EBV-transformed B-cell clones, and the production of antibodies
directed against specific EBV viral antigens as well as lifelong T-cell
surveillance of infected B-cells [10] . EBV nuclear antigen has a similar
structure to myelin basic protein, a major component of central nervous
system (CNS) myelin. T-cells directed against EBV antigens may be
redirected to attack CNS myelin because of similarity between the
antigens, a process termed molecular mimicry.

Treatment of MS
No cure
Only management tehniques
administration of high doses of intravenous corticosteroids, such as
methylprednisolone.
(This will end the attack sooner, and prevent major damage)
Side effects include: osteoporosis, and impaired memory.
Immunosuppressant also used in cancer chemotherapy
(Approved only in the USA.)
Alternative treatments
Different alternative treatments are pursued by many patients
Dietary regimens
Herbal medicine
On the other hand the therapeutic practice of martial arts such as tai chi,
relaxation disciplines such as yoga, or general exercise, seem to mitigate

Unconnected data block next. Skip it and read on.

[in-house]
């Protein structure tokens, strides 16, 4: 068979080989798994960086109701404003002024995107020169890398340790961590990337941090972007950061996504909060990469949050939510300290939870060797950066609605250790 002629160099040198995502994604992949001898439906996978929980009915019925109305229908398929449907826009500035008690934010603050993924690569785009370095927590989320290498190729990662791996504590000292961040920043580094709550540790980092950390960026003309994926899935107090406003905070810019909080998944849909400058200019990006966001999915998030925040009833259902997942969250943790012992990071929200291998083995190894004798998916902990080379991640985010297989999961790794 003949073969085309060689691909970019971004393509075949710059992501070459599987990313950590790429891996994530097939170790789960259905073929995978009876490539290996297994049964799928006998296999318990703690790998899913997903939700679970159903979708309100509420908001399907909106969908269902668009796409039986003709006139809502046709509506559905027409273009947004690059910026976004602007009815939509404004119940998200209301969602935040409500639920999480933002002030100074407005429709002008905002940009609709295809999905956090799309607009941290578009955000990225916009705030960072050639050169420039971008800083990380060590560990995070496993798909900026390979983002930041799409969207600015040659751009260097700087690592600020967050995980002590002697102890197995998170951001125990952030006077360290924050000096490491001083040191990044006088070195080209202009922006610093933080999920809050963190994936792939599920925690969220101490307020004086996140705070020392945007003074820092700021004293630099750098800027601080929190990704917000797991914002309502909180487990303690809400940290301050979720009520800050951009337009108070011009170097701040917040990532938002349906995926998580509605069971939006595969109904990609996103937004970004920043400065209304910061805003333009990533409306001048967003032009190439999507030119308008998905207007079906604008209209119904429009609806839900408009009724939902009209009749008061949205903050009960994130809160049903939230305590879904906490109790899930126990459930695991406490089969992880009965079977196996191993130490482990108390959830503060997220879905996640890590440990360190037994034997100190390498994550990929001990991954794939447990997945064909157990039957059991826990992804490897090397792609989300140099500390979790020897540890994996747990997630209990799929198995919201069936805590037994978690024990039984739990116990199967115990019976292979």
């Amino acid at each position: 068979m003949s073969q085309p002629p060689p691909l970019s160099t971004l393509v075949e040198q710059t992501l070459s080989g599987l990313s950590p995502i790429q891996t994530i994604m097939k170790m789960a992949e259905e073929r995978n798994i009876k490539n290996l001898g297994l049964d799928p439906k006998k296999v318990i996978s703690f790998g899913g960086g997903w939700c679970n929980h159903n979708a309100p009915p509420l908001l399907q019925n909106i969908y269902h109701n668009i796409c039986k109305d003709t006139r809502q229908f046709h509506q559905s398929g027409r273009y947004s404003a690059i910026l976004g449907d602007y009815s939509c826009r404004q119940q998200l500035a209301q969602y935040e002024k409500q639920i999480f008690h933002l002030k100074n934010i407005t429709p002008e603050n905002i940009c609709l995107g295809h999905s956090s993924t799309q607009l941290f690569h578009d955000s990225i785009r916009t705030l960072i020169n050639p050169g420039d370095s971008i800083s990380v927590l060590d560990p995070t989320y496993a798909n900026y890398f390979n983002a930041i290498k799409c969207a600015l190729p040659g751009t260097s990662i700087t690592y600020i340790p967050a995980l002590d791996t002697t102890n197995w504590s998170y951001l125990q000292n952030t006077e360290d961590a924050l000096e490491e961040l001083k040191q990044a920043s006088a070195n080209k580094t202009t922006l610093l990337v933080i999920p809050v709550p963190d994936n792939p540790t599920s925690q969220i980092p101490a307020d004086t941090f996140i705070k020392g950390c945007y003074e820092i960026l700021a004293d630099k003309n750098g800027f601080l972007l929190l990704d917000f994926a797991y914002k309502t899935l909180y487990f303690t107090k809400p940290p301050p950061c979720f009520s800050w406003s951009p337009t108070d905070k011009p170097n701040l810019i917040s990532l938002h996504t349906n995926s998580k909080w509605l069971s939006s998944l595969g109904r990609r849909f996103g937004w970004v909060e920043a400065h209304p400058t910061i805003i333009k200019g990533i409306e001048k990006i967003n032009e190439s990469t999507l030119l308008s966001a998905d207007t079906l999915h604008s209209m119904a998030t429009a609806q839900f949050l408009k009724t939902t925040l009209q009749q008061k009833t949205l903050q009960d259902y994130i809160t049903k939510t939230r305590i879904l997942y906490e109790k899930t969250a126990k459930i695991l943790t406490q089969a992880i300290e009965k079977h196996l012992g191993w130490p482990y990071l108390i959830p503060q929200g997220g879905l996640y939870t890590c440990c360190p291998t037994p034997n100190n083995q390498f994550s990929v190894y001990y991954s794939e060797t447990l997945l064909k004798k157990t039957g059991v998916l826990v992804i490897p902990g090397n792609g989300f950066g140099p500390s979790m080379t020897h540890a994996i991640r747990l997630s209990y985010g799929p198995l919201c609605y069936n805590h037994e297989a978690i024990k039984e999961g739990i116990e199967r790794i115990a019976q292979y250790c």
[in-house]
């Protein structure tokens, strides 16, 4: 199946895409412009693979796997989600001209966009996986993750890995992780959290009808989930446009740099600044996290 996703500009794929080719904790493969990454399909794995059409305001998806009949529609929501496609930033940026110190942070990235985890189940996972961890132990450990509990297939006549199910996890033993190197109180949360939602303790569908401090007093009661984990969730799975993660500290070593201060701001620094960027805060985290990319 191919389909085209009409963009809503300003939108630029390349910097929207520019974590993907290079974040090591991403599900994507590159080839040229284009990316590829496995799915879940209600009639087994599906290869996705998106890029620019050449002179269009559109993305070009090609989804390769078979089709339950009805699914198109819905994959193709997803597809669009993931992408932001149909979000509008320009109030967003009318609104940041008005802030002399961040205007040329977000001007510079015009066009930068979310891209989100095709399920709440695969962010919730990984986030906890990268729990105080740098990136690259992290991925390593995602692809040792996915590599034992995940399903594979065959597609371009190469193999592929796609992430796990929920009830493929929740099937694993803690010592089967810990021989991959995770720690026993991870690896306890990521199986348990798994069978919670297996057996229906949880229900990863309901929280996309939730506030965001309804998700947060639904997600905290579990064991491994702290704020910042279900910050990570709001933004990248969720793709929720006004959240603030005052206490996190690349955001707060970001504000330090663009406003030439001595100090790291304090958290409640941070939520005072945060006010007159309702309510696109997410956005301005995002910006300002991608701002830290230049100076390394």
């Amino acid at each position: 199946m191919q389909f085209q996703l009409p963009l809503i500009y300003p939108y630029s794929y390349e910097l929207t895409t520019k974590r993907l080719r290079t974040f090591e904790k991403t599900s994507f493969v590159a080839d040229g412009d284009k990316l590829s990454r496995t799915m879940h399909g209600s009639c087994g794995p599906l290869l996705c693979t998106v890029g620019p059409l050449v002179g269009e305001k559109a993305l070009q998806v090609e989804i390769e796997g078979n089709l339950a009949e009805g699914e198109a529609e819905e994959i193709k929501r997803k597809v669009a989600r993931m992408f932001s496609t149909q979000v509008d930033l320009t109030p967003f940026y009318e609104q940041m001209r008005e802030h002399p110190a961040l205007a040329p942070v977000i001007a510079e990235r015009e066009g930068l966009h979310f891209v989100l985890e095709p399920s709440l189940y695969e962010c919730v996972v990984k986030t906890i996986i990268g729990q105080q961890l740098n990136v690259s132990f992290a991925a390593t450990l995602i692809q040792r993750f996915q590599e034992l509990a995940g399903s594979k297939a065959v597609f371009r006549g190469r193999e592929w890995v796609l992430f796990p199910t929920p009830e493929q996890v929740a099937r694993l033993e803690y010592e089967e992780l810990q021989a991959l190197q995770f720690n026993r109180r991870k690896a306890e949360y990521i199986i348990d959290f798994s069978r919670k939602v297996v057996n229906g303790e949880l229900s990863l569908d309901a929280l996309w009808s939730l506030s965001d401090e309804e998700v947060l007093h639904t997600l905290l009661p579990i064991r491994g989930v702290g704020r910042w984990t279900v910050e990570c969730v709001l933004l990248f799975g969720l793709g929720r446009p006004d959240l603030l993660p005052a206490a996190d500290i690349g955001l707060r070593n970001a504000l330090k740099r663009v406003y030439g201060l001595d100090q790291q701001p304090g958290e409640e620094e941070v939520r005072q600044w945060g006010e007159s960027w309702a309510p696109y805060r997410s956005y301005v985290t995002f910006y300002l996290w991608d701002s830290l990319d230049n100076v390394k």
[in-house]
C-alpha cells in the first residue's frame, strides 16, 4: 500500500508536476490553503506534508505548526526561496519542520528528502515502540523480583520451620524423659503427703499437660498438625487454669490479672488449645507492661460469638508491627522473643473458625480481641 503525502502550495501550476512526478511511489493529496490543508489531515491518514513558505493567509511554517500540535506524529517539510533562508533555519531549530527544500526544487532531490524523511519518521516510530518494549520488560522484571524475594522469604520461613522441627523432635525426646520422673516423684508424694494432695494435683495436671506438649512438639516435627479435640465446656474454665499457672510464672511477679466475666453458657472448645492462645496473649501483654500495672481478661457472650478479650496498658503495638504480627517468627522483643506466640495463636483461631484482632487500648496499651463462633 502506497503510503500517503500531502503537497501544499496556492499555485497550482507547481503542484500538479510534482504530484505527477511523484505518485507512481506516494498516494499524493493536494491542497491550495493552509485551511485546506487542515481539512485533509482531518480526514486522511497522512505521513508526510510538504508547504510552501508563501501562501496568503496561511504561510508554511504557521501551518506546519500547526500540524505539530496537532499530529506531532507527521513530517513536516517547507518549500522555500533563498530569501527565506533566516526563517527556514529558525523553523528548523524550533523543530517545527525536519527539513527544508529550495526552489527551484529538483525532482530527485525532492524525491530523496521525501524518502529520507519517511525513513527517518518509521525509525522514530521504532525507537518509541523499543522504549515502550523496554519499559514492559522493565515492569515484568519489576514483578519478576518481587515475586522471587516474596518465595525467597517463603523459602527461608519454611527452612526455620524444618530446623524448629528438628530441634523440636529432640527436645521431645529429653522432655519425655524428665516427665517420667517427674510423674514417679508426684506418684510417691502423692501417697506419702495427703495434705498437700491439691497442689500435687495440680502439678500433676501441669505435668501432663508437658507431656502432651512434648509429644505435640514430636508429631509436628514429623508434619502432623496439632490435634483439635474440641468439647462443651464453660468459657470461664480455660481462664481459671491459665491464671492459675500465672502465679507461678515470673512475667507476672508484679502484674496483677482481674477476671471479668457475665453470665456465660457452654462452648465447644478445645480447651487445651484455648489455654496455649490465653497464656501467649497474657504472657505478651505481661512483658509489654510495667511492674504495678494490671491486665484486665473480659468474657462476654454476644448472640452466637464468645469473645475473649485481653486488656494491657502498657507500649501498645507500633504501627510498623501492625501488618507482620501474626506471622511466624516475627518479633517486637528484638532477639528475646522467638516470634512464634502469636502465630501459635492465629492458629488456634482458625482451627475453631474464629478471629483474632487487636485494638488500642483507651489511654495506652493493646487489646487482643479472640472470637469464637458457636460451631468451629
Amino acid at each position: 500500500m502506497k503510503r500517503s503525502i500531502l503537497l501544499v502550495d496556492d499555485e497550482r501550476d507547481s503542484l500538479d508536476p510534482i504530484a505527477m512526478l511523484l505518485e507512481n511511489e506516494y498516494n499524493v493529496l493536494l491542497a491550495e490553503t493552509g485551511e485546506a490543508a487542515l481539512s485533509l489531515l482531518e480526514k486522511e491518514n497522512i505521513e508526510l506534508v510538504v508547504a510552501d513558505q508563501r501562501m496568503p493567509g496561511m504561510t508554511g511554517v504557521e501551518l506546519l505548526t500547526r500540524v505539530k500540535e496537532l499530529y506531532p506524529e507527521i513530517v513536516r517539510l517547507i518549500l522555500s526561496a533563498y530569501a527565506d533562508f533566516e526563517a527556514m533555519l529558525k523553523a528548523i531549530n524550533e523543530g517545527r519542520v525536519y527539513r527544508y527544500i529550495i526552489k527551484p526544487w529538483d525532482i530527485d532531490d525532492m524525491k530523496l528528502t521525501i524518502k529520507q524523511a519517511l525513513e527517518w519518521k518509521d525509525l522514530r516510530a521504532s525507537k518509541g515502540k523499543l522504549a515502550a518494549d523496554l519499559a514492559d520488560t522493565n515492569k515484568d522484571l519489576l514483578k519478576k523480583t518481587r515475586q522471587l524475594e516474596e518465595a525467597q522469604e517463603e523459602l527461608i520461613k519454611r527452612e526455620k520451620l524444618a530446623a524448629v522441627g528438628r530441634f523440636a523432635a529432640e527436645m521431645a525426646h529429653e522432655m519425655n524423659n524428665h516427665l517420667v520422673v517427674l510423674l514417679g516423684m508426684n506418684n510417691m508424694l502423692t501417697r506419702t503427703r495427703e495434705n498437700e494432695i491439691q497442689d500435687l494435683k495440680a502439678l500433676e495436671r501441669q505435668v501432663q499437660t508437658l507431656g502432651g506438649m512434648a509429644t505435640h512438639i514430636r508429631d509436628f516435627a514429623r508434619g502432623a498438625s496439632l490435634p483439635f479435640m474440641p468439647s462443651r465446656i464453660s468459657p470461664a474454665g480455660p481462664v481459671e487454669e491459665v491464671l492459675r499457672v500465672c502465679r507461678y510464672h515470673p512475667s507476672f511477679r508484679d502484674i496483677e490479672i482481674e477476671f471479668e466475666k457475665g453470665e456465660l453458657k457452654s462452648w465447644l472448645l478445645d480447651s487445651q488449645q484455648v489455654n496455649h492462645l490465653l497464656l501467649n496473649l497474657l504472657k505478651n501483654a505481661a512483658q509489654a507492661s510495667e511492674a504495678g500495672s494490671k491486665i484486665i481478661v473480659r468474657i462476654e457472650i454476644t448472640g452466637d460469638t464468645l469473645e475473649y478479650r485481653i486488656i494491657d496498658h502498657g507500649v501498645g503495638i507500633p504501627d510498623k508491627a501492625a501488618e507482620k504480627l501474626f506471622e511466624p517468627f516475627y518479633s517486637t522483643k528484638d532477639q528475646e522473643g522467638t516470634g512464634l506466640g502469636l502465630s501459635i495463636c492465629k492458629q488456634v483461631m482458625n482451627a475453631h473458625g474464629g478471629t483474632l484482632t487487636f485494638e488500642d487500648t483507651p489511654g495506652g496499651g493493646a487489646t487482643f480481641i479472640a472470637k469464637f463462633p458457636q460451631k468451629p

fatigue and improve quality of life.

A) Axial FLAIR MRI demonstrating large


tumefactive areas of demyelination. B)
Axial T1 with gadolinium contrast
demonstrating enhancement of the lesion
margins.
FLAIR: fluid-attenuated inversion recovery;
MRI: magnetic resonance imaging.

T1-weighted MRI scans (postcontrast) of same brain slice


at monthly intervals. Bright
spots indicate active lesions.

Ergo Break~~
5 minutes

What is the Major histocompatibility complex (MHC)?


It is a native molecule
TWO main classes of MHC
Mark body cells as self
Class I MHC molecules are found on almost all
nucleated cells - that is, on almost every cell.